Just when people believed it safe to leave the house and go back to the gym, the pandemic pulled them back in again.
The November coronavirus surge locked down gyms for the second time in 2020 (at least the ones not re-opening outdoors in time for winter). Though COVID-19 vaccines are on the way, it’ll be months — if ever — before people start feeling OK with sweating among other humans. Which means human personal training is declining.
But training from a source that can’t spread a virus is another story.
The future of fitness could rely on adaptability and portability, says Michael Gamerl, the vice president of business development for AI-tutor company Riiid Labs.
“Scalable and individualized technology can be applied to fitness in much the same way that we are pioneering AI for learning,” Gamerl says. “Tests and learning objectives are no different from physical assessments and training objectives. What if we apply our deep learning algorithms to a fitness quiz and give students study items in health and wellbeing?”
Plenty of AI-driven fitness aps exist to plan a person’s exercise routine based on their goals, even helping motivate them to get there. But there’s room for improvement.
Riiid Lab’s technology for education assesses where a student is on a learning curve, what they need to improve, and designs them a path to get there. It offers real time assessments, adjusts study material, and recommends exercises based on results generated by the student.
The advantage of having a personal trainer is being guided from an expert observing their trainee’s workout and progress, then adjusting to their needs to produce optimum results.
They assess, adjust the workouts and recommend exercises based on results.
“The opportunity to adapt the concept of personalized learning to training is obvious,” Gamerl says. “People can establish their goals as needed. Maybe it’s just to lose a few pounds, but it could also be for serious competitive training with high-stakes goals in mind. It should also be applied to health metrics to prevent illness or to forestall damaging symptoms if suffering from a particular condition.”
An app may not have the same effect as a coach yelling at you to suck at it up. Then again, technology has a long history of effectively prodding — if necessary — humans into doing what’s best for them, going back to the alarm clock.
AI isn’t going to charge outrageous hourly fees and only be available to train certain times at certain places. If you want to jump on your bed at 3 a.m. and get moving. AI is awake and ready to teach you as much all you can know about what you’re doing — and not doing — to your body.
“We think of AI helping us in so many ways and the focus on education makes sense,” Gamerl says. “What better than the scalability of AI to help students achieve their personal goals through individualized lessons completed at their pace?”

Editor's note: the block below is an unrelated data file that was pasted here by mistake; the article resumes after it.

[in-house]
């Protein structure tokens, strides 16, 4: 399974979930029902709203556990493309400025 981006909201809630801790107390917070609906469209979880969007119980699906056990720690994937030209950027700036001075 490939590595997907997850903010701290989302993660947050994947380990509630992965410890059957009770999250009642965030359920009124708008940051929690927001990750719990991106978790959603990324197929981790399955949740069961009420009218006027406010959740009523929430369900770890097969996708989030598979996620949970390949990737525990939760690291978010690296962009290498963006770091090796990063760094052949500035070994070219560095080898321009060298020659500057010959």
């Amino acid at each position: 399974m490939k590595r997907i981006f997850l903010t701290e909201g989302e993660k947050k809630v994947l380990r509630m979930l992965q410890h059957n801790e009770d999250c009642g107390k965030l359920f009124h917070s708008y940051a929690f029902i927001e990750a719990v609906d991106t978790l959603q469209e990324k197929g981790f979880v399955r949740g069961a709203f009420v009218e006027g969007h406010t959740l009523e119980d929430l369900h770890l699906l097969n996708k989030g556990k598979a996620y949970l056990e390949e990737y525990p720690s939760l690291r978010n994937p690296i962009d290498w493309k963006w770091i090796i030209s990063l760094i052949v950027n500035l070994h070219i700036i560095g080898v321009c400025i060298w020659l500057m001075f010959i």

The possibilities are endless. We’re used to mainstream tech monitoring our body movement. But what about personal lessons in kinesiology, adapting the most optimal workouts to one’s own body to maximize strength or endurance, relieve stress-related tension, lose weight, sleep better … whatever goal the user desires?
“Let’s take it a step further as we see obesity rates rise in nearly every country to confront the health crisis that has economic impacts beyond the obvious quality-of-life issues,” Gamerl says. “This Fitness AI could report on genuine achievements and give real-time feedback to individuals as well as partner doctors.”
Sharing information could blossom into sharing group or family goals beyond jostling for time on the expensive family Peloton.
“Encouragement for learning can be turned into encouragement for health and these can have dramatic impacts on our entire healthcare infrastructure,” Gamerl says. “This can be celebrated and rewarded in tangible ways, as with education. Mobile devices that are already tuned to count steps and measure activity can be integrated with Riiid Labs’ AI ed tech to take this to increasing sophisticated levels.
“Just as one-size-fits-all education has proven itself to be a poor classroom strategy, the same is true for individuals looking to improve their health. Tying in nutrition, workout preferences, available time and many other factors is complicated, but exactly the type of task for AI.”
The pandemic has given millions of people the opportunity to feel what not exercising is like. With a new year comes new hope, and likely a new surge in humans wanting to exercise after nearly a year in and out of lockdown. The safest, most inexpensive way to do so is still at home, with technology’s help.